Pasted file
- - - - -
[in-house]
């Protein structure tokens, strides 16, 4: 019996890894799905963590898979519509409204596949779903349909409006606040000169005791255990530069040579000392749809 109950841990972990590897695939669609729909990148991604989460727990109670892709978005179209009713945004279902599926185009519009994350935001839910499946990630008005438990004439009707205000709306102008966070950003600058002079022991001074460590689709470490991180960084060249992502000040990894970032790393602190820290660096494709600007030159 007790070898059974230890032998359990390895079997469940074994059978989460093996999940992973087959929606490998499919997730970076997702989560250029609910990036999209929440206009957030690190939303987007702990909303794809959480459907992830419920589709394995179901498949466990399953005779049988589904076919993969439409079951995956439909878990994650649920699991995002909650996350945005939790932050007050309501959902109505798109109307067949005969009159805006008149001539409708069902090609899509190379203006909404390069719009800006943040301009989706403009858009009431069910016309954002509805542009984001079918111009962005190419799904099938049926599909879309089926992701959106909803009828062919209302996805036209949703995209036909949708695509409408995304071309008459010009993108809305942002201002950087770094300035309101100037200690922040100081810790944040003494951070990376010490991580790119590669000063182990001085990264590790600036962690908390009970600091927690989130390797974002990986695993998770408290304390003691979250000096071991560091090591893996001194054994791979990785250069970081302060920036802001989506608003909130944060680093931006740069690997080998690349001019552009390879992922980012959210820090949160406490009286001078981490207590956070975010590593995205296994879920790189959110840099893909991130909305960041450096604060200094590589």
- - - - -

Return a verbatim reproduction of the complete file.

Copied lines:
[in-house]
């Protein structure tokens, strides 16, 4: 019996890894799905963590898979519509409204596949779903349909409006606040000169005791255990530069040579000392749809 109950841990972990590897695939669609729909990148991604989460727990109670892709978005179209009713945004279902599926185009519009994350935001839910499946990630008005438990004439009707205000709306102008966070950003600058002079022991001074460590689709470490991180960084060249992502000040990894970032790393602190820290660096494709600007030159 007790070898059974230890032998359990390895079997469940074994059978989460093996999940992973087959929606490998499919997730970076997702989560250029609910990036999209929440206009957030690190939303987007702990909303794809959480459907992830419920589709394995179901498949466990399953005779049988589904076919993969439409079951995956439909878990994650649920699991995002909650996350945005939790932050007050309501959902109505798109109307067949005969009159805006008149001539409708069902090609899509190379203006909404390069719009800006943040301009989706403009858009009431069910016309954002509805542009984001079918111009962005190419799904099938049926599909879309089926992701959106909803009828062919209302996805036209949703995209036909949708695509409408995304071309008459010009993108809305942002201002950087770094300035309101100037200690922040100081810790944040003494951070990376010490991580790119590669000063182990001085990264590790600036962690908390009970600091927690989130390797974002990986695993998770408290304390003691979250000096071991560091090591893996001194054994791979990785250069970081302060920036802001989506608003909130944060680093931006740069690997080998690349001019552009390879992922980012959210820090949160406490009286001078981490207590956070975010590593995205296994879920790189959110840099893909991130909305960041450096604060200094590589």